Is mini-farming just scaled-down industrial agriculture?
Absolutely not! Mini farming uses entirely different techniques that are based on intensive agriculture that make maximum use of space. Typical yields are in the neighborhood of $5 to $8 of economic value per square foot planted. It is also adapted to be time-efficient for people who already work full-time jobs.
How do I learn more about Mini Farming?
You can certainly get a basic idea of the techniques from looking at this website. But, overall, the principles and techniques are most highly developed in our book; Mini Farming, which is available from many brick-and-mortar stores and online retailers starting in April.
Also, if you have any questions, I will answer them as I can via our contact form. I’m always happy to help.
How is Mini Farming different from gardening?
Mini Farming is primarily different from gardening in terms of attitude. That is, gardening is a hobby that is usually a break-even affair financially at best; whereas mini-farming is undertaken from day-one as an economic enterprise whose intent is to be a net economic positive.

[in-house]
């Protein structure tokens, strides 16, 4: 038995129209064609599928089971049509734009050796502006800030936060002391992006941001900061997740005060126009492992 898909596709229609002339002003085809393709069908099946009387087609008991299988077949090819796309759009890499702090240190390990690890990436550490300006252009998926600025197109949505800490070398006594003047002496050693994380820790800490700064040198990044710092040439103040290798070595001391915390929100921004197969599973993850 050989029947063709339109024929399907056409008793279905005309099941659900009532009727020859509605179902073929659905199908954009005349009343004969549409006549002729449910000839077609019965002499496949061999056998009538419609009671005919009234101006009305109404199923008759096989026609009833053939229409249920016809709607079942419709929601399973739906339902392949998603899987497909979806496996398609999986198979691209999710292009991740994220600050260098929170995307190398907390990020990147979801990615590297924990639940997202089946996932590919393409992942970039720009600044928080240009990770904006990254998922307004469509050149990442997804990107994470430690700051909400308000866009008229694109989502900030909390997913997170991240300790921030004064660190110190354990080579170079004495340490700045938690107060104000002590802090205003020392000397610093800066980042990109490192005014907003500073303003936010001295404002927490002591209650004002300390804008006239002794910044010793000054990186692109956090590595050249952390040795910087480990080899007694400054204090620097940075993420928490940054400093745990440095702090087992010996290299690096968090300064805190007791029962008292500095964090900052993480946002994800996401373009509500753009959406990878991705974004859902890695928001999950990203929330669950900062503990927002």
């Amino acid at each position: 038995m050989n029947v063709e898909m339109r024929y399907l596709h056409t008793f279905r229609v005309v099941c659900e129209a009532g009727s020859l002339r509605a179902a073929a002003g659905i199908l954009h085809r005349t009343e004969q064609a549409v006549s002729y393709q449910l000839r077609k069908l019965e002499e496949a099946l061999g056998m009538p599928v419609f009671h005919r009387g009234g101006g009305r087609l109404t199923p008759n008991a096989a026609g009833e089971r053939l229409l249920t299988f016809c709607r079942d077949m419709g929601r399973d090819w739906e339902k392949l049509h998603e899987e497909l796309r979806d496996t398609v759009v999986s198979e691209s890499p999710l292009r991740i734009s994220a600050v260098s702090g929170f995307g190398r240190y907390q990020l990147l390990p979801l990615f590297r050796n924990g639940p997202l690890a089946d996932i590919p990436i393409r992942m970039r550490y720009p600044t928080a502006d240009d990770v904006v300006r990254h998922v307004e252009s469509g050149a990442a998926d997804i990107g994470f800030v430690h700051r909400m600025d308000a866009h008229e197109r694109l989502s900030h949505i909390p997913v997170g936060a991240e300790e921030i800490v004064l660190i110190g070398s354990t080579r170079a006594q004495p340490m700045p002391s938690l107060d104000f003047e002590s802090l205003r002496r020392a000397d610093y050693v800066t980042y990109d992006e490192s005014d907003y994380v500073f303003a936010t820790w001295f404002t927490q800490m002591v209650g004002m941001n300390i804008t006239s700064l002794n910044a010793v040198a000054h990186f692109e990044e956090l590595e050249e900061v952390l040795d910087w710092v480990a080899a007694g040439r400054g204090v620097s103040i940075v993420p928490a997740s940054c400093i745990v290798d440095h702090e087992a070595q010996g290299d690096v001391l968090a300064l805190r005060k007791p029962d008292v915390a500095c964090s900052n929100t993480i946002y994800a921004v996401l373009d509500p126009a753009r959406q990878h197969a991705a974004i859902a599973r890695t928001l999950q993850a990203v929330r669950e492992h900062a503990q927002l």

What Makes Mini Farming Tic?
One of the most common questions I get is how Mini Farming is different from gardening, or whether it is just a scaled-down version of industrial agriculture.
The primary difference between these other forms of agriculture and Mini Farming is attitudinal. Mini Farming is not a hobby. It is undertaken with a specific economic objective. Unlike a garden, even if the food is produced only for your household, it is run like a business. By that I mean that conscientious efforts are made to adopt methods and materials that minimize costs and labor while maximizing productivity.
Unlike industrial agriculture, the focus in a Mini Farm is sustainability. The whole idea is to move food production local; so outside inputs are minimized. An industrial farm might adopt a labor-intensive method that makes economic sense only because of the ability to import immigrant labor at $2/hour; or it might adopt a fertilizer-intensive approach that only makes sense with a specific variety of a given crop. Mini farming focuses on building and then maintaining long-term soil fertility using natural processes. By doing this, even if there is no fertilizer to be had or a specific plant variety becomes unavailable, your food output isn’t compromised.
The idea, too, is self-sufficiency. The future holds economic turmoil from a lot of different directions and the impacts and timing are unpredictable. You want to be able to supply a vital necessity for yourself and your family without being inordinately dependent on materials being trucked in from 1500 miles away or shipped on a slow boat from China. The more you can do yourself, the better.